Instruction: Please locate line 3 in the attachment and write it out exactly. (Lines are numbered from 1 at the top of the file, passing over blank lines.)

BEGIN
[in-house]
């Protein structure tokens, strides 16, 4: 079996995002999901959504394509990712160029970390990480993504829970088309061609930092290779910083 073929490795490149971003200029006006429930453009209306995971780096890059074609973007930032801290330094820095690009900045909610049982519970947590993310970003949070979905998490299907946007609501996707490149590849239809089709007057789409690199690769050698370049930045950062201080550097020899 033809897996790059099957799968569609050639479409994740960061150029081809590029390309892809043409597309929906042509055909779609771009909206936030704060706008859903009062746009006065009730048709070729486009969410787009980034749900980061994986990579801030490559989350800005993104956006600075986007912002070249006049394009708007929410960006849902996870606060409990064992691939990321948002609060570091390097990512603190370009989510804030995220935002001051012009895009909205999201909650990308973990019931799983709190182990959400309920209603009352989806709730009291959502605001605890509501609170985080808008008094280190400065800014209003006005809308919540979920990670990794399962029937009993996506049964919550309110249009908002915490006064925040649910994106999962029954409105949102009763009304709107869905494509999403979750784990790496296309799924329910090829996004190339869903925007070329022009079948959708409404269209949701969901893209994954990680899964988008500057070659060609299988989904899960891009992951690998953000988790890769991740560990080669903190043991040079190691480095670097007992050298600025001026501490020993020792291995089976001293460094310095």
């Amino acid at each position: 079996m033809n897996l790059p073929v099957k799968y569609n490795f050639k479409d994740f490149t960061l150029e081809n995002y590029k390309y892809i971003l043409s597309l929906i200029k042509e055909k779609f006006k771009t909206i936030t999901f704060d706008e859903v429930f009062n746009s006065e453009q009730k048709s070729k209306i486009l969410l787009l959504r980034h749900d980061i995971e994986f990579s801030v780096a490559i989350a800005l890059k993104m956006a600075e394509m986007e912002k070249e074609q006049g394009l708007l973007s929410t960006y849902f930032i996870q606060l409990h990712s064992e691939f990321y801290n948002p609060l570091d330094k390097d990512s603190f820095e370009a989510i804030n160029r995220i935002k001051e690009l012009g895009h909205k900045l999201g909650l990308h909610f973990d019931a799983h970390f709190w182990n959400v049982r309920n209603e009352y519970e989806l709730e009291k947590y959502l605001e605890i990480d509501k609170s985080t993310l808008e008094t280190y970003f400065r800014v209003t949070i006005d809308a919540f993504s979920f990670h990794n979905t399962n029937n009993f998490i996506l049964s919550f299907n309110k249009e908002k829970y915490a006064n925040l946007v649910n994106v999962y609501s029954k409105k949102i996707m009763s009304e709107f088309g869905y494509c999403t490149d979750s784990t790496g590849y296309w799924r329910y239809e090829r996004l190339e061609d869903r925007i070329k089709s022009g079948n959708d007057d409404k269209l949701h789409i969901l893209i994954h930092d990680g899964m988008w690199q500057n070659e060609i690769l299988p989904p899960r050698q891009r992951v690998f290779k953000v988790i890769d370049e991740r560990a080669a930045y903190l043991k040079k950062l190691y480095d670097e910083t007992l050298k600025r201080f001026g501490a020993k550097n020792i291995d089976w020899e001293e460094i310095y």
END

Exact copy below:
């Amino acid at each position: 079996m033809n897996l790059p073929v099957k799968y569609n490795f050639k479409d994740f490149t960061l150029e081809n995002y590029k390309y892809i971003l043409s597309l929906i200029k042509e055909k779609f006006k771009t909206i936030t999901f704060d706008e859903v429930f009062n746009s006065e453009q009730k048709s070729k209306i486009l969410l787009l959504r980034h749900d980061i995971e994986f990579s801030v780096a490559i989350a800005l890059k993104m956006a600075e394509m986007e912002k070249e074609q006049g394009l708007l973007s929410t960006y849902f930032i996870q606060l409990h990712s064992e691939f990321y801290n948002p609060l570091d330094k390097d990512s603190f820095e370009a989510i804030n160029r995220i935002k001051e690009l012009g895009h909205k900045l999201g909650l990308h909610f973990d019931a799983h970390f709190w182990n959400v049982r309920n209603e009352y519970e989806l709730e009291k947590y959502l605001e605890i990480d509501k609170s985080t993310l808008e008094t280190y970003f400065r800014v209003t949070i006005d809308a919540f993504s979920f990670h990794n979905t399962n029937n009993f998490i996506l049964s919550f299907n309110k249009e908002k829970y915490a006064n925040l946007v649910n994106v999962y609501s029954k409105k949102i996707m009763s009304e709107f088309g869905y494509c999403t490149d979750s784990t790496g590849y296309w799924r329910y239809e090829r996004l190339e061609d869903r925007i070329k089709s022009g079948n959708d007057d409404k269209l949701h789409i969901l893209i994954h930092d990680g899964m988008w690199q500057n070659e060609i690769l299988p989904p899960r050698q891009r992951v690998f290779k953000v988790i890769d370049e991740r560990a080669a930045y903190l043991k040079k950062l190691y480095d670097e910083t007992l050298k600025r201080f001026g501490a020993k550097n020792i291995d089976w020899e001293e460094i310095y």